U.S. flag

An official website of the United States government

Dot gov

Official websites use .gov
A .gov website belongs to an official government organization in the United States.


Secure .gov websites use HTTPS
A lock () or https:// means you’ve safely connected to the .gov website. Share sensitive information only on official, secure websites.


  1. Home
  2. Readiness-Based Sparing (RBS)

Readiness-Based Sparing (RBS)


Alternate Definition

RBS is the practice of using advanced analytics to set spares levels and locations to maximize system readiness. Typically, the RBS model objective is to achieve readiness (such as Operational Availability (Ao)) at the least investment. RBS determines the inventory requirements for achievement of readiness goals by addressing:

  • What to stock - including parts, components, sub-systems (multi-indenture)
  • Where to stock - strategic distribution points (SDPs), forward distribution points (FDPs), and/or at operational-level distribution points (multi-echelon)

Taken together, these make up a two-dimensional Multi-Indenture, Multi-Echelon (MIME) RBS

Alternate Definition Source

DoD Manual (DoDM) 4140.01, Volume 2DoD Supply Chain Materiel Management Procedures: Demand and Supply Planning

General Information


RBS has been part of Department practice since the 1960’s, when it was used to optimize aircraft availability, and was incorporated into the now-cancelled DoD Supply Chain Materiel Management Regulation (DoD 4140.1-R) as the preferred method for calculating inventory levels. It is now an integral part of DoD Manual 4140.01, most particularly Volume 2.  This manual starts by stating that "To determine the inventory investment required for the fielding of a new weapon system, the DoD Components will use RBS methods, where feasible." It then goes on to outline detailed procedures for computing RBS inventory requirements.

Historically, DoD had used demand-based modeling to determine the appropriate consumer level of spares required to maintain key equipment/weapon systems. Success was measured by fill rate (expected percent of requirements filled), or protection level (expected percent of time without an unfilled requirement). Under the evolution to RBS the cost, readiness, reliability, maintainability and requisition response time for parts not available are considered to determine consumer or retail sparing requirements.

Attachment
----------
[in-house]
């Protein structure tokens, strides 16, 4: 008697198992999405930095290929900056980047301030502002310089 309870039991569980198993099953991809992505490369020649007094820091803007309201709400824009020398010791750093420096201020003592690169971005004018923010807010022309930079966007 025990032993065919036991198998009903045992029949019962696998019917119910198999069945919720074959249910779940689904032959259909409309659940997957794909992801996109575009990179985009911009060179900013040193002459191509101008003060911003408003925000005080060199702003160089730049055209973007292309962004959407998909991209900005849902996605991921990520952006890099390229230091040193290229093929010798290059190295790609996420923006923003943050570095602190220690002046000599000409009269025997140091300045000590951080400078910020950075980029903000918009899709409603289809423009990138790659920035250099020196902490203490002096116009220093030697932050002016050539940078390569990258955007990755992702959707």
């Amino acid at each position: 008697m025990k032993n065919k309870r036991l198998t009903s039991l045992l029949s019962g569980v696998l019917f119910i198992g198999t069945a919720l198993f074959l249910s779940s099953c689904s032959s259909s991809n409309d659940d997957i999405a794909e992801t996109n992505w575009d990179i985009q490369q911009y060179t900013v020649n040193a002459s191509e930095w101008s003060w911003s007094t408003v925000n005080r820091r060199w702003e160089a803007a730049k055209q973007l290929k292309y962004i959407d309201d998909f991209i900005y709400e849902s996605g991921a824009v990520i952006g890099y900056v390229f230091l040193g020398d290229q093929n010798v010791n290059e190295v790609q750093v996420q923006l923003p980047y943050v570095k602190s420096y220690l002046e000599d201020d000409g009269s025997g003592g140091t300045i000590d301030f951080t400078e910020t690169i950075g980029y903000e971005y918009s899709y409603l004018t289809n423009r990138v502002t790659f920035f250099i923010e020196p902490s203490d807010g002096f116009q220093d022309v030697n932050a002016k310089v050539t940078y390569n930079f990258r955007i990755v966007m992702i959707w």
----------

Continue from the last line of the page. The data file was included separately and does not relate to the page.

RBS on a System Basis

RBS models recommend parts on a system basis, according to which items provide the greatest contribution to a system’s availability for use per dollar spent. The system approach:

  • Links item to system performance
  • Presents a range of possible solutions
  • Optimizes spares mix giving the most efficient performance per dollar

Alternatively, demand-based sparing models recommend parts on an item by item basis according to historical demand. Equipment readiness and investment are uncontrolled outputs.

Enhancing Business Capability

RBS is a business process and decision support system that provides the capability to achieve specified weapon system Ao, Fully Mission Capable (FMC), or Operational Readiness (OR) goals, and minimize investment in spares inventories. It can also maximize readiness at a fixed cost.

RBS focuses on a requirements determination process that computes the levels of secondary item spares needed to support a weapon system readiness goal at the lowest possible cost. RBS algorithms determine, for each inventory location (supply and maintenance), the lowest cost spares mix that will provide the required operational readiness level for a weapon system.

RBS models are to be used whenever possible to assess inventory investment required for fielding new programs (i.e., weapon system or subsystem) and to set sparing levels for secondary items that have support goals related to weapon system readiness. In addition to these primary objectives, RBS analytical capabilities can be used to negotiate performance-based supplier agreements; assess the effect of reliability, maintainability, and supportability improvements on weapon system readiness; plan and develop budgets; and conduct what-if exercises related to deployments. Defense contractors engaged in performance-based supplier agreements have for many years used either internally-developed or commercial-of-th-shelf (COTS) RBS models to achieve performance goals within cost boundaries.